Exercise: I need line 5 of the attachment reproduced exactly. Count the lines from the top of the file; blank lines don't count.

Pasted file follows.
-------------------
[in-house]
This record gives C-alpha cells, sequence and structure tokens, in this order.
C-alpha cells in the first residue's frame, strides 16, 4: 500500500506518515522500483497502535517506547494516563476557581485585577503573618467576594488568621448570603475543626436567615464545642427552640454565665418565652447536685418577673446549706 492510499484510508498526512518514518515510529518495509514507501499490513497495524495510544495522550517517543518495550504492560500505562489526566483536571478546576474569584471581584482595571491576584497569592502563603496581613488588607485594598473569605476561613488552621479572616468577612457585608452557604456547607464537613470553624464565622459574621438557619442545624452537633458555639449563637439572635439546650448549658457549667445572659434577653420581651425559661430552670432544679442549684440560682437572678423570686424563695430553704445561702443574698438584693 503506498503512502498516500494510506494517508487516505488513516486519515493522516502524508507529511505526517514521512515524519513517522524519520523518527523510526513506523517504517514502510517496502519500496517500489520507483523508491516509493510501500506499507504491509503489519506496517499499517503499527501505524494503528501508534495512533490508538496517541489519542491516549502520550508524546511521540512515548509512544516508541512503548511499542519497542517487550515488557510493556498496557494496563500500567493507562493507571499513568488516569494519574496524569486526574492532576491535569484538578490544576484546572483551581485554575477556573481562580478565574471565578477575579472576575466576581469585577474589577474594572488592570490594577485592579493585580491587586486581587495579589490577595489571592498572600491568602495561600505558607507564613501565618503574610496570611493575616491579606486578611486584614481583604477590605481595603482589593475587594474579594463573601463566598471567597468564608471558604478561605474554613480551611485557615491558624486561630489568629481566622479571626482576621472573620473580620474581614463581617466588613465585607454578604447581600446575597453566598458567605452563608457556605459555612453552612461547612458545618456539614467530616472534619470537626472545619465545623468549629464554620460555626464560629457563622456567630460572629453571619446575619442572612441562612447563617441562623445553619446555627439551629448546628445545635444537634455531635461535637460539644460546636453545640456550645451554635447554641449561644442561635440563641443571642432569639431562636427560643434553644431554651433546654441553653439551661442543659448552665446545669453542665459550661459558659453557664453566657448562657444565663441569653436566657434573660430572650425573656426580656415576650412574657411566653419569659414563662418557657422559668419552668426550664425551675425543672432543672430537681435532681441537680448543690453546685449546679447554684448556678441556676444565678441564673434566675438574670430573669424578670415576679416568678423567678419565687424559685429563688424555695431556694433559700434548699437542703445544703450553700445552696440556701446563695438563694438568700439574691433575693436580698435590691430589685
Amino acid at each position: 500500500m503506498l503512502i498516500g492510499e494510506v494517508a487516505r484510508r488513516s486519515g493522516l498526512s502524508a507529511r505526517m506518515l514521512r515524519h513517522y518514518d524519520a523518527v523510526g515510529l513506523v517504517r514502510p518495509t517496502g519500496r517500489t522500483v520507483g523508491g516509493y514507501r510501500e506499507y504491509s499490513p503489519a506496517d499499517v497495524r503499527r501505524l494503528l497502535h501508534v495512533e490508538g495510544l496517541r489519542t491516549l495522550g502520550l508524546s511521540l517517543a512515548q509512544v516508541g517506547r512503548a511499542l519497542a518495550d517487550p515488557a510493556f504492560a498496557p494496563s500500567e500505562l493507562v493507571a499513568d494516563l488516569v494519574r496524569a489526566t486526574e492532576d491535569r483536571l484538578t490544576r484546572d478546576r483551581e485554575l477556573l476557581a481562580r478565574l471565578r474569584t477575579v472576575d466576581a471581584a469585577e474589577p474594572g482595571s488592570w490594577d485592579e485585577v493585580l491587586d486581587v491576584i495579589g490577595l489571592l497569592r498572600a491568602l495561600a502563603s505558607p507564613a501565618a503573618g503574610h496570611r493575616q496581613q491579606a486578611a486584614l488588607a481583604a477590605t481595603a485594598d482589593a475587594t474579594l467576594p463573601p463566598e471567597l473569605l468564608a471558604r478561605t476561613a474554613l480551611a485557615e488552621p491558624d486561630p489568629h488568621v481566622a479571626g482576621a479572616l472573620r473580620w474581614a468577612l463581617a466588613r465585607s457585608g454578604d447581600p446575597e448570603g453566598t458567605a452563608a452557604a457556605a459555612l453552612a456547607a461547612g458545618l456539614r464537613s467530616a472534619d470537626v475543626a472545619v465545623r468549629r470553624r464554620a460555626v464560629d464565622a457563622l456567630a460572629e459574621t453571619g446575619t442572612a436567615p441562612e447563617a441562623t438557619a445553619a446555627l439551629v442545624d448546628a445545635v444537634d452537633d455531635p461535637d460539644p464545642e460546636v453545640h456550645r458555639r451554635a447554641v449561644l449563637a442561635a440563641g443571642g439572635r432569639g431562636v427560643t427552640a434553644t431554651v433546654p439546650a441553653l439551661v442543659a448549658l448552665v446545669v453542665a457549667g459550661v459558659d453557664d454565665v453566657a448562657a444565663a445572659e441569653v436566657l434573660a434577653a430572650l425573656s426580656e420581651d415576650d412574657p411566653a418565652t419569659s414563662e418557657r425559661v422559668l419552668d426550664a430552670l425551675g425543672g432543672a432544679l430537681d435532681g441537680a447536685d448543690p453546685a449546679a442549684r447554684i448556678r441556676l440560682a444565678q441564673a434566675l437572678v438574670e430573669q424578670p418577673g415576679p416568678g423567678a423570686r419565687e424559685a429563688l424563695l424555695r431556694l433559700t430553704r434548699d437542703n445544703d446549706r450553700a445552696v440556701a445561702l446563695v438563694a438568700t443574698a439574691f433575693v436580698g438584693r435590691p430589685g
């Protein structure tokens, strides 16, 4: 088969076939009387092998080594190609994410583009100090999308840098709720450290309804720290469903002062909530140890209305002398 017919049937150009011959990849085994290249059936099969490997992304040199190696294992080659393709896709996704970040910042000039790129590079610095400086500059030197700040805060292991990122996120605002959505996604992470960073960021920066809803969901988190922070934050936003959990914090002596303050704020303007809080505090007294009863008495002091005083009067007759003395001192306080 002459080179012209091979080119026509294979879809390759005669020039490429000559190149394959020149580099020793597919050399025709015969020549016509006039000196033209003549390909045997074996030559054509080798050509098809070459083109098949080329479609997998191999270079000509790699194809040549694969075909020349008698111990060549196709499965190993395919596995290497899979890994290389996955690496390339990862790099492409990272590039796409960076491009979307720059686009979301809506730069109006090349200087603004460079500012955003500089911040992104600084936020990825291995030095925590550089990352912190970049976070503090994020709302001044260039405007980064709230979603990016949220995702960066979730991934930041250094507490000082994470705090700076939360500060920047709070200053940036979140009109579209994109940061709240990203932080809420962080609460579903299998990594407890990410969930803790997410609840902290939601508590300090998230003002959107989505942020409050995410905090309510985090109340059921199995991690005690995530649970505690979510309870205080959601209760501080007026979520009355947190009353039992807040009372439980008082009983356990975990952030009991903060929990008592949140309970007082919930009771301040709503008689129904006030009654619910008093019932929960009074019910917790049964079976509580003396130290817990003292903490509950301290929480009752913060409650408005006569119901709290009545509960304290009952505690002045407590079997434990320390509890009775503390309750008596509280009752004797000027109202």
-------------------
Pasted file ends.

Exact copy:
């Protein structure tokens, strides 16, 4: 088969076939009387092998080594190609994410583009100090999308840098709720450290309804720290469903002062909530140890209305002398 017919049937150009011959990849085994290249059936099969490997992304040199190696294992080659393709896709996704970040910042000039790129590079610095400086500059030197700040805060292991990122996120605002959505996604992470960073960021920066809803969901988190922070934050936003959990914090002596303050704020303007809080505090007294009863008495002091005083009067007759003395001192306080 002459080179012209091979080119026509294979879809390759005669020039490429000559190149394959020149580099020793597919050399025709015969020549016509006039000196033209003549390909045997074996030559054509080798050509098809070459083109098949080329479609997998191999270079000509790699194809040549694969075909020349008698111990060549196709499965190993395919596995290497899979890994290389996955690496390339990862790099492409990272590039796409960076491009979307720059686009979301809506730069109006090349200087603004460079500012955003500089911040992104600084936020990825291995030095925590550089990352912190970049976070503090994020709302001044260039405007980064709230979603990016949220995702960066979730991934930041250094507490000082994470705090700076939360500060920047709070200053940036979140009109579209994109940061709240990203932080809420962080609460579903299998990594407890990410969930803790997410609840902290939601508590300090998230003002959107989505942020409050995410905090309510985090109340059921199995991690005690995530649970505690979510309870205080959601209760501080007026979520009355947190009353039992807040009372439980008082009983356990975990952030009991903060929990008592949140309970007082919930009771301040709503008689129904006030009654619910008093019932929960009074019910917790049964079976509580003396130290817990003292903490509950301290929480009752913060409650408005006569119901709290009545509960304290009952505690002045407590079997434990320390509890009775503390309750008596509280009752004797000027109202």